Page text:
Historically, collaboration has been at the heart of library and information service, and this is still just as true today.  Perhaps even more true.  As the information field has increased specialization, and now includes complex web-based resources, no single librarian can be expected to be an expert in everything. Collaboration goes many different directions, and collaboration is necessary both internally with other information professionals in the organization, externally with users, faculty, IT professionals etc…

External collaboration

I myself am in charge of Web content and Web usability, but I am not a programmer (I know enough about using drupal, and enough XHTML and CSS to get by) and get to work closely with programmers and IT experts who can implement the changes needed based on usability testing.  This sort of collaboration between librarians and IT staff is necessary in order to offer our users the best possible web content. Apart from that it is enjoyable.  I kind of wish i was a programmer and I enjoy getting to work with programmers and learn from them.

Most academic librarians serve a faculty liaison role and this too is a form of collaboration.  Both the faculty and librarian want to see the students succeed academically (at least in an ideal situation the faculty and librarian do).  This of best done through collaboration.  The most successful librarians I have seen, have gotten faculty buy-in with regards to library services, IL instruction, and collection development.  successful liaison librarians often attend faculty meetings, sit on a committee such as the curriculum committee and at the very least get syllabi for the large courses taught in that faculty.  This allows them to customize the collection and services to the topics discussed in classes, and directly to the assignments that students are doing.  Again as seen above, collaboration not only helps both parties, but helps offer the students the best possible service and best possible chances for academic success.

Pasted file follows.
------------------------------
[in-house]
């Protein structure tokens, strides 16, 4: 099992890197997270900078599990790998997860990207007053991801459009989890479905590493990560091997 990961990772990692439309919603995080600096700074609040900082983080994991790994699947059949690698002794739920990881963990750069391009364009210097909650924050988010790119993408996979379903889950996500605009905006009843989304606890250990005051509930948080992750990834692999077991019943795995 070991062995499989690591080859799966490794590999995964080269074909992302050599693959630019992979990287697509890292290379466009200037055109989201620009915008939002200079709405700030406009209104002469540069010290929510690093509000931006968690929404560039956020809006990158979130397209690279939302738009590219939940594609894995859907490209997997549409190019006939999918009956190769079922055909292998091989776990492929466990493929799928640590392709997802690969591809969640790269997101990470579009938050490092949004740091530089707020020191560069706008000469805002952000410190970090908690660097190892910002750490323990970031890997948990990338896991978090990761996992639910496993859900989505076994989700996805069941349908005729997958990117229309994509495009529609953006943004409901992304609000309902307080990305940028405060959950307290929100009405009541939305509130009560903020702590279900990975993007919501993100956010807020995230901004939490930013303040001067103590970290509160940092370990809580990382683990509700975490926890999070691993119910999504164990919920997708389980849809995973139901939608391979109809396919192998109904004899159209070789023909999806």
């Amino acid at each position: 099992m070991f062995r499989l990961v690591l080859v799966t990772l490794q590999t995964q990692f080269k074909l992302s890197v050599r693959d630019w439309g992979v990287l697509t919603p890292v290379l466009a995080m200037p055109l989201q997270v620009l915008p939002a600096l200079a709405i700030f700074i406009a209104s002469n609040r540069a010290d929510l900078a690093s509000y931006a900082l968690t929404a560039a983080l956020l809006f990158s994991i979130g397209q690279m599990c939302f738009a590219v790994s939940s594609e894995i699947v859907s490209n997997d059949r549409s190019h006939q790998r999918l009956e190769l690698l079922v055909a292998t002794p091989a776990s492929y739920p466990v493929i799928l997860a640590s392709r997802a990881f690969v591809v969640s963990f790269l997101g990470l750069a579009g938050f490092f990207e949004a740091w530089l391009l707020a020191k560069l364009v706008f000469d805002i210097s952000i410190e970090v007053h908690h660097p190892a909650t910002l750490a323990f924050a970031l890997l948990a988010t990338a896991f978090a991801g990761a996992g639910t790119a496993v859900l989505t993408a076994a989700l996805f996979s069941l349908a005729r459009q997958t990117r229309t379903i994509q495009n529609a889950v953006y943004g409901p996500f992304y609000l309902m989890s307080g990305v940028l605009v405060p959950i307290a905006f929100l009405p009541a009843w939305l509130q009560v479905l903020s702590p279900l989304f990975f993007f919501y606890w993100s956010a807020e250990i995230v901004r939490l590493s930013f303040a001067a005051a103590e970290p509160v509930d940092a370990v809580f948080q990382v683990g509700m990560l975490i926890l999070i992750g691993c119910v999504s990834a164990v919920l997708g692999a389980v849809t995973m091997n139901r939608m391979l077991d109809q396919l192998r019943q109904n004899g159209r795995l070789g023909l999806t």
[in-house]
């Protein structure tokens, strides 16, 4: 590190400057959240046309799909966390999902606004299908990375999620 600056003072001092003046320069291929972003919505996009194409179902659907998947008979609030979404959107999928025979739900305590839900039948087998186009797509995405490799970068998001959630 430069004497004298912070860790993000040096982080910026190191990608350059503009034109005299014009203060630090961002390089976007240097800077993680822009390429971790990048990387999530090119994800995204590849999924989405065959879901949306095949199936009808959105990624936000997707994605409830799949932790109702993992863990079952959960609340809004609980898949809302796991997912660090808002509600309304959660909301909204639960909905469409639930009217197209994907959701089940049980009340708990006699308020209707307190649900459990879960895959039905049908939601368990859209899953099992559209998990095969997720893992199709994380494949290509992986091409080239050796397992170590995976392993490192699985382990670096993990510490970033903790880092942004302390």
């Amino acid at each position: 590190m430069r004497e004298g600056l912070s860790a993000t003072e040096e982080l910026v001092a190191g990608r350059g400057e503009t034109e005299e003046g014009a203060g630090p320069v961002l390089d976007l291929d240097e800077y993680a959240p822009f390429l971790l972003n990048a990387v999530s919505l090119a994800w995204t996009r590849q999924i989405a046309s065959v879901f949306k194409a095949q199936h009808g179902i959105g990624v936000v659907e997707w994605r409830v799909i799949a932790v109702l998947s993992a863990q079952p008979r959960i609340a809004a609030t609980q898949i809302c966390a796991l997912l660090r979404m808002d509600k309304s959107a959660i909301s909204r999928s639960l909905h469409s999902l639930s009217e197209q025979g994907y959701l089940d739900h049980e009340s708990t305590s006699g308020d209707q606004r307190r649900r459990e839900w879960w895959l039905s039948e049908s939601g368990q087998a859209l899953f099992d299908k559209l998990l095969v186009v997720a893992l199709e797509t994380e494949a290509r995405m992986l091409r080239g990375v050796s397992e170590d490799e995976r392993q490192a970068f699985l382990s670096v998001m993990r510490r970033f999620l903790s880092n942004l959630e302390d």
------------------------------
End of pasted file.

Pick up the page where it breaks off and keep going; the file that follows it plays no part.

Internal collaboration


I don’t know how I would do reference if it wasn’t collaborative.  Sure we all know how to guide someone to academic search complete and find basic information for their English 102 assignment (at least I hope everyone at the reference desk of an academic library does).  But when someone needs statistics on job turn over rates of real estate brokers in Alberta, I’m glad there is a business librarian on hand to work with.  We all have different strengths and in my view collaboration is when all parties work together for a common goal.  Even if it isn’t a long term project, asking a librarian who is more experienced is collaborative, because it is two people working together for thecommon goal of helping that student find the best information possible.  And if you ask me that is a worthy goal when doing reference.


I have been fortunate enough to be involved with a few collaborative research projects and they were not only rewarding, but so much easier than doing it on your own.  Although I must admit that my solo research on subject guides has been very rewarding and helped with my career, it was much more time consuming than joint projects I have worked on.  In the last year I worked on 2 research teams and it makes life so easy to have one person focus on the literature review, one person develop the focus group guide, and another work on ethics and recruiting.  Everything goes so fast, and you learn and can incorporate the collective knowledge of the group into your research. The result is quicker results, more publications with less work from each individual, and ultimately a better product.

I don’t know if I can convince anyone, or if anyone needs convincing.  But I hope I have made the case for collaboration in all areas of LIS. Of course sometimes you just need to close the office door, put some music on finish spending your budget on anthropology books.  But collaboration has been a huge part of everything I have been successful at in this field.